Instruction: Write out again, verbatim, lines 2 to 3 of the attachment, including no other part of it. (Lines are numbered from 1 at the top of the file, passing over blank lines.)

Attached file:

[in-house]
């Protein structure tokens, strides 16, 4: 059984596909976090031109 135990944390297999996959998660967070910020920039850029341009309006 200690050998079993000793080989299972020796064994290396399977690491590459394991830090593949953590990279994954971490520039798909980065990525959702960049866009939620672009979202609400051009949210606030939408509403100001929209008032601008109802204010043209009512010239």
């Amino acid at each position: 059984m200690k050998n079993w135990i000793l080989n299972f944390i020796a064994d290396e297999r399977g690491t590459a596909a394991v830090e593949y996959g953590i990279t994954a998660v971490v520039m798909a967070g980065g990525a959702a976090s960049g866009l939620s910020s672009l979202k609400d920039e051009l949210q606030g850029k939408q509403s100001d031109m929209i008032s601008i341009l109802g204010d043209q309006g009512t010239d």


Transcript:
């Protein structure tokens, strides 16, 4: 059984596909976090031109 135990944390297999996959998660967070910020920039850029341009309006 200690050998079993000793080989299972020796064994290396399977690491590459394991830090593949953590990279994954971490520039798909980065990525959702960049866009939620672009979202609400051009949210606030939408509403100001929209008032601008109802204010043209009512010239």
């Amino acid at each position: 059984m200690k050998n079993w135990i000793l080989n299972f944390i020796a064994d290396e297999r399977g690491t590459a596909a394991v830090e593949y996959g953590i990279t994954a998660v971490v520039m798909a967070g980065g990525a959702a976090s960049g866009l939620s910020s672009l979202k609400d920039e051009l949210q606030g850029k939408q509403s100001d031109m929209i008032s601008i341009l109802g204010d043209q309006g009512t010239d």